CCK08: Week 2 Early Doors and Better Fit

I missed the Ustream discussions on Friday so I ended my first week of the course with a need to catch up (today I am the 784th viewer of the broadcast)! Over the weekend I reflected on Week 1 in CCK08.

My first day at primary school was in September 1956. Week 1 of CCK08 ignited my memories of that first day fifty-two years and a few weeks ago (there were twenty fellow pupils that day). These memories helped me ground my reading for Week 2 and to think about the personal dimensions of learning.  It was fascinating to read Stephen’s post and George’s post about Week 1 (2000+ pupils).

I have read all three readings for Week 2 today. The last sentence I read was in the paper by Carl Bereiter and Marlene Scardamalia (1996) on rethinking learning. My take out message for this week is part of that final sentence:

… so it’s not necessarily that I have everything, that I have all the information. but that I’m able to piece things in that make sense …

In my sense making, Stephen’s 2006 paper on Learning Networks and Connective Knowledge and George’s (2006) Shifting have helped me piece some things together. In my rethinking of epistemology I have been contemplating emergence and better fit theories.

My thinking has been clarified by using an analogy. I was fortunate to be in Barcelona in July this year and whilst dining out in a first floor restaurant I watched someone try to park a car in a space that appeared too small for the car. The driver thought otherwise and this is what he achieved:

The manoeuvre required the driver to nudge the car in front forward and the car behind backward. In this way, the driver created a space but to get out of the situation he created each of the other two cars had a direct relationship with the car that arrived in the small space. The original manoeuvre was not consensual and involved an invasion of space.

I wonder if some theories do have a better fit than others and occupy an expansive epistemological space? The arrogance of theorising occurs for me when an a priori assumption is made that a theory is the answer to all sense making.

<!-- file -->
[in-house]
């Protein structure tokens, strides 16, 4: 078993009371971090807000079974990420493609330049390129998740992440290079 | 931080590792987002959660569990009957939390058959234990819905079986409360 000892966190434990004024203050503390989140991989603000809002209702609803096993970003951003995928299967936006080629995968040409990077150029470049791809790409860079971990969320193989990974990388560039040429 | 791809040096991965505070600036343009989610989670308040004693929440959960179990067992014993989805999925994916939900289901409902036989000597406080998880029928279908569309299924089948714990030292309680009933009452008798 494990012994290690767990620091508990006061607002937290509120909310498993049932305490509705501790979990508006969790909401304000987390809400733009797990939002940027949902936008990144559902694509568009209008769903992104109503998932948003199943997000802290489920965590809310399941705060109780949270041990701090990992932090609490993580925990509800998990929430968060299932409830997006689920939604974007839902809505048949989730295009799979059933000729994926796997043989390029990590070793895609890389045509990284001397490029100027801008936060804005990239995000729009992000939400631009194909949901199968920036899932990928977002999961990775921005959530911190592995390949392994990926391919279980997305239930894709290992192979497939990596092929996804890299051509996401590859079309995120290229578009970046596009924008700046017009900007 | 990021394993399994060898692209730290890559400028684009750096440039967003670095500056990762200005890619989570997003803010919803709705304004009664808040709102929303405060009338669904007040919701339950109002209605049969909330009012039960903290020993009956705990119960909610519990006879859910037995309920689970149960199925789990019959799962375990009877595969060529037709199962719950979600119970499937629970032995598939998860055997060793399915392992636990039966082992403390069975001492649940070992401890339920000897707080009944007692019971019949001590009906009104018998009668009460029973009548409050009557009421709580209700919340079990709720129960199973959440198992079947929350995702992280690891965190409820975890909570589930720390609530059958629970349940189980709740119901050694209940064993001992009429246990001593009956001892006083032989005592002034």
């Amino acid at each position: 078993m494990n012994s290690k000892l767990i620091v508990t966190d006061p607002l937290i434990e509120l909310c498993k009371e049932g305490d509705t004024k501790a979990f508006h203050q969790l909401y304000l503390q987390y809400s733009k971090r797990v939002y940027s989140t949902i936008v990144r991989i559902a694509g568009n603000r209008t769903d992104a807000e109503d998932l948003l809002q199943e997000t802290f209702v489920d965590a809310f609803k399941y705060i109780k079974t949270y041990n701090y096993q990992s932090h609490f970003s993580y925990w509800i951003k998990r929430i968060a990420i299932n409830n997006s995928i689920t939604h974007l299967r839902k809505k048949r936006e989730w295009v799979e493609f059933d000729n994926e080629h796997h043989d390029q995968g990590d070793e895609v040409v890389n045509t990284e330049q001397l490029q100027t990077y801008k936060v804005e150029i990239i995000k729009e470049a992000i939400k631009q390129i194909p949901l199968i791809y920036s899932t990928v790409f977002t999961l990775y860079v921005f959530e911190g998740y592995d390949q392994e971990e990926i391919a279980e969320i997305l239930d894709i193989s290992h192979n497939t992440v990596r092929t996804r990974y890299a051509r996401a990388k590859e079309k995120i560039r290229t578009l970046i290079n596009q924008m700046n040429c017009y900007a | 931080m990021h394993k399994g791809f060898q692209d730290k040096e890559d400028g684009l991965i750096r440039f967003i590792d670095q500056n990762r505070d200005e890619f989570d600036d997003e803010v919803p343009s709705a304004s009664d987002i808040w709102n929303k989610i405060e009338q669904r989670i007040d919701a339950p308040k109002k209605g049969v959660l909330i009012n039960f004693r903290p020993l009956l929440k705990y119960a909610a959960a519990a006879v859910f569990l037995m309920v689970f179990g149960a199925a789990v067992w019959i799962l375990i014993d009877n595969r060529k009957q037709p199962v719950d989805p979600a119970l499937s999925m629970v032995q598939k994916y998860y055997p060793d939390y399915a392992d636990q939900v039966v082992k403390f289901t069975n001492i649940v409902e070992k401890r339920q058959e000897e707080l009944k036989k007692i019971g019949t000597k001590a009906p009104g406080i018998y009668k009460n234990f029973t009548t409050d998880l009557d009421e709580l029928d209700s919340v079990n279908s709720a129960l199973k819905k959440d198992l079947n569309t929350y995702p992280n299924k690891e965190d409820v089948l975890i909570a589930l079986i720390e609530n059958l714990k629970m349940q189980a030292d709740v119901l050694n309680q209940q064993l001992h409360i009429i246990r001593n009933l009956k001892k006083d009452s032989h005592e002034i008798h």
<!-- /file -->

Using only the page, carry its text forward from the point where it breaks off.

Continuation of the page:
I am attracted to connectivism because of its resonance with earlier parts of my learning journey. I have been interested in Max Weber’s verstehen and George Kelly’s personal construct psychology. Both Weber and Kelly argued for the on-going development of a theory open to challenge and replacement. I think both saw theory as an heuristic approach to knowing.

In my car parking analogy, I believe connectivism has chosen to park in a much bigger space in a clear part of the street. Even when you park in a very open space some people think you have taken their parking spot and demand that you move. Sometimes they even put notes under your windscreen wiper to let you know just how angry they are!

Week 2’s readings and the Barcelona episode have encouraged me to think much more about epistemology’s better fit and the openness connectivism offers in this regard. I do believe that theory is fallible in social contexts and that a potential theory of everything can have modesty and humility. My reading of connectivism is that it is invitational rather than prescriptive.

I am excited by connectivism’s emergence and incandescence. I am delighted that connectivism is contestable and a reflexive part of its own transformation.